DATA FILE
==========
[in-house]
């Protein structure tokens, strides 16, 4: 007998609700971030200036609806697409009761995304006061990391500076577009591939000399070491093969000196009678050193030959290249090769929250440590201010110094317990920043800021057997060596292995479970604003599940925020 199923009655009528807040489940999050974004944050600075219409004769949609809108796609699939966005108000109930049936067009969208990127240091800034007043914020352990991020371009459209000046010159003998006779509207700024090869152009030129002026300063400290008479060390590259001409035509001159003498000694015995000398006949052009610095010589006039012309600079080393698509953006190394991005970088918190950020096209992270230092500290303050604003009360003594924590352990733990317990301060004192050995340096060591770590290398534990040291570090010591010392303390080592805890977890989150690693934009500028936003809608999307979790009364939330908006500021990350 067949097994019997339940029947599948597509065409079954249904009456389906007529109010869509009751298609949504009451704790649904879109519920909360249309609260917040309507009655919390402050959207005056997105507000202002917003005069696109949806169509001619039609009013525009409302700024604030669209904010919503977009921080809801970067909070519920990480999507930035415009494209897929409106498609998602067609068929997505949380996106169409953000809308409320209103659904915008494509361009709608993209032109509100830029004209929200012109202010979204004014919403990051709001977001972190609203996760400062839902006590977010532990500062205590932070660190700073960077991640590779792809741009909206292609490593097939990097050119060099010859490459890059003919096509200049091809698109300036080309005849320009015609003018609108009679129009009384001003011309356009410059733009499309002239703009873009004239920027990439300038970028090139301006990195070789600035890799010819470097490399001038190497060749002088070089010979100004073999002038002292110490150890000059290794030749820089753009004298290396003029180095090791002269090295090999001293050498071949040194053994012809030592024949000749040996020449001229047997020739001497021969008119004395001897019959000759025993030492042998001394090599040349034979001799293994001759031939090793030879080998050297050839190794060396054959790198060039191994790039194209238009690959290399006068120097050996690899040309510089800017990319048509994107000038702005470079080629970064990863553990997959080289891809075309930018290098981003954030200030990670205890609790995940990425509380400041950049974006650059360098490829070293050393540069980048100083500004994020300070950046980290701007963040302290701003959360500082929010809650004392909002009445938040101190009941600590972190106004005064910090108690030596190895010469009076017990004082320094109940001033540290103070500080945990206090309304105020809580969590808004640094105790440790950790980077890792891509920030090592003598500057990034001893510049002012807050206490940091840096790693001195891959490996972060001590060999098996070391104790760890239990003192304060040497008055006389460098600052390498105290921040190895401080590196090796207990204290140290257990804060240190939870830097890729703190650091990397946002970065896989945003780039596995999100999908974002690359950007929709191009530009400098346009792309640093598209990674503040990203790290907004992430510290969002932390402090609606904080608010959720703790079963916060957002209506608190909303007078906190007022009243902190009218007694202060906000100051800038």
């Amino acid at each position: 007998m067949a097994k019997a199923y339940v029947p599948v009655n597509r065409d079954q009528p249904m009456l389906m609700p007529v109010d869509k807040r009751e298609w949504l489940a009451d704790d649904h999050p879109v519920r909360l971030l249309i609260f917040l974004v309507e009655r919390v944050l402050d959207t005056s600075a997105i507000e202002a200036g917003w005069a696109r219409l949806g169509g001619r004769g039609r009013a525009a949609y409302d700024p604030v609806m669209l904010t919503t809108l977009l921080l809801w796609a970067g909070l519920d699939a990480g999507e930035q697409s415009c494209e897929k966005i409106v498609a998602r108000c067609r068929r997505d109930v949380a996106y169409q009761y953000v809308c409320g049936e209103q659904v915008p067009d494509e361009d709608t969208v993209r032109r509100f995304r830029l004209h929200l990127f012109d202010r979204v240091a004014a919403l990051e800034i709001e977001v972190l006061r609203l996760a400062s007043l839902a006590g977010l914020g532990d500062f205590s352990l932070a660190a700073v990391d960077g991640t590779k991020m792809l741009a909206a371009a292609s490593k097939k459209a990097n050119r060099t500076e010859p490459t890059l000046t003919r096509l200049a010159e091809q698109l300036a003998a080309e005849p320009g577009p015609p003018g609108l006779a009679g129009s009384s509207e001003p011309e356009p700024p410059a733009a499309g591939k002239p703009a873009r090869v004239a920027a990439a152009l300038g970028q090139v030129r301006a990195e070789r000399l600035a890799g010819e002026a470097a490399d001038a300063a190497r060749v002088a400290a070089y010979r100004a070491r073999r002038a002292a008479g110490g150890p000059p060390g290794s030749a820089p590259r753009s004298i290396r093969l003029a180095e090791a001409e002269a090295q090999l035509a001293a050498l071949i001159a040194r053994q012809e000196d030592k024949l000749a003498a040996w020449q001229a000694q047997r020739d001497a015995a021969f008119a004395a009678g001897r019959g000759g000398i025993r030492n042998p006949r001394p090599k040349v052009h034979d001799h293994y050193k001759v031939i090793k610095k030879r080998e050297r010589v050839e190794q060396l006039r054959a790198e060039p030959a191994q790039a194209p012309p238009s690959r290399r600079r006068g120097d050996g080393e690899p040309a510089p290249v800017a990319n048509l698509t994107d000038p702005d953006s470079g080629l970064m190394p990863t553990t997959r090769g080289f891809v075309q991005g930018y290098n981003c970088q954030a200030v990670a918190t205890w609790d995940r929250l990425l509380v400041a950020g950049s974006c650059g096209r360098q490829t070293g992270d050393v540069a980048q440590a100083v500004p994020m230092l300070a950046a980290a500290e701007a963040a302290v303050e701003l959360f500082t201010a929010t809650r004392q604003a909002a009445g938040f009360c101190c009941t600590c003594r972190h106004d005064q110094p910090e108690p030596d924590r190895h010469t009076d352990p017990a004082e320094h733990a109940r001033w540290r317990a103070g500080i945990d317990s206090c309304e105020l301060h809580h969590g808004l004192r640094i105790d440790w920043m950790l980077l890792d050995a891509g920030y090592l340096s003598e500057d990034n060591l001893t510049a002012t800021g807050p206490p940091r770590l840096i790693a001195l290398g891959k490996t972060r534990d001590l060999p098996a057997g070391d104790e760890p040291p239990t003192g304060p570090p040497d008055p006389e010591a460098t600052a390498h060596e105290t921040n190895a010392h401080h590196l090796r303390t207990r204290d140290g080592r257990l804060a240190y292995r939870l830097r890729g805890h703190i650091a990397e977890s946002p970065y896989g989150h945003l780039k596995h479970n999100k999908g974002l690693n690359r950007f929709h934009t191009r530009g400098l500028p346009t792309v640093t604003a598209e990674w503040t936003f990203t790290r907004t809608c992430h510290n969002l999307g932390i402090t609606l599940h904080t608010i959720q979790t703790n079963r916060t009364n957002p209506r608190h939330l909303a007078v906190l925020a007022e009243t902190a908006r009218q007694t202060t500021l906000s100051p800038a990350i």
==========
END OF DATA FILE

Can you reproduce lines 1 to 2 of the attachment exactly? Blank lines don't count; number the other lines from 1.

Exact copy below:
[in-house]
């Protein structure tokens, strides 16, 4: 007998609700971030200036609806697409009761995304006061990391500076577009591939000399070491093969000196009678050193030959290249090769929250440590201010110094317990920043800021057997060596292995479970604003599940925020 199923009655009528807040489940999050974004944050600075219409004769949609809108796609699939966005108000109930049936067009969208990127240091800034007043914020352990991020371009459209000046010159003998006779509207700024090869152009030129002026300063400290008479060390590259001409035509001159003498000694015995000398006949052009610095010589006039012309600079080393698509953006190394991005970088918190950020096209992270230092500290303050604003009360003594924590352990733990317990301060004192050995340096060591770590290398534990040291570090010591010392303390080592805890977890989150690693934009500028936003809608999307979790009364939330908006500021990350 067949097994019997339940029947599948597509065409079954249904009456389906007529109010869509009751298609949504009451704790649904879109519920909360249309609260917040309507009655919390402050959207005056997105507000202002917003005069696109949806169509001619039609009013525009409302700024604030669209904010919503977009921080809801970067909070519920990480999507930035415009494209897929409106498609998602067609068929997505949380996106169409953000809308409320209103659904915008494509361009709608993209032109509100830029004209929200012109202010979204004014919403990051709001977001972190609203996760400062839902006590977010532990500062205590932070660190700073960077991640590779792809741009909206292609490593097939990097050119060099010859490459890059003919096509200049091809698109300036080309005849320009015609003018609108009679129009009384001003011309356009410059733009499309002239703009873009004239920027990439300038970028090139301006990195070789600035890799010819470097490399001038190497060749002088070089010979100004073999002038002292110490150890000059290794030749820089753009004298290396003029180095090791002269090295090999001293050498071949040194053994012809030592024949000749040996020449001229047997020739001497021969008119004395001897019959000759025993030492042998001394090599040349034979001799293994001759031939090793030879080998050297050839190794060396054959790198060039191994790039194209238009690959290399006068120097050996690899040309510089800017990319048509994107000038702005470079080629970064990863553990997959080289891809075309930018290098981003954030200030990670205890609790995940990425509380400041950049974006650059360098490829070293050393540069980048100083500004994020300070950046980290701007963040302290701003959360500082929010809650004392909002009445938040101190009941600590972190106004005064910090108690030596190895010469009076017990004082320094109940001033540290103070500080945990206090309304105020809580969590808004640094105790440790950790980077890792891509920030090592003598500057990034001893510049002012807050206490940091840096790693001195891959490996972060001590060999098996070391104790760890239990003192304060040497008055006389460098600052390498105290921040190895401080590196090796207990204290140290257990804060240190939870830097890729703190650091990397946002970065896989945003780039596995999100999908974002690359950007929709191009530009400098346009792309640093598209990674503040990203790290907004992430510290969002932390402090609606904080608010959720703790079963916060957002209506608190909303007078906190007022009243902190009218007694202060906000100051800038």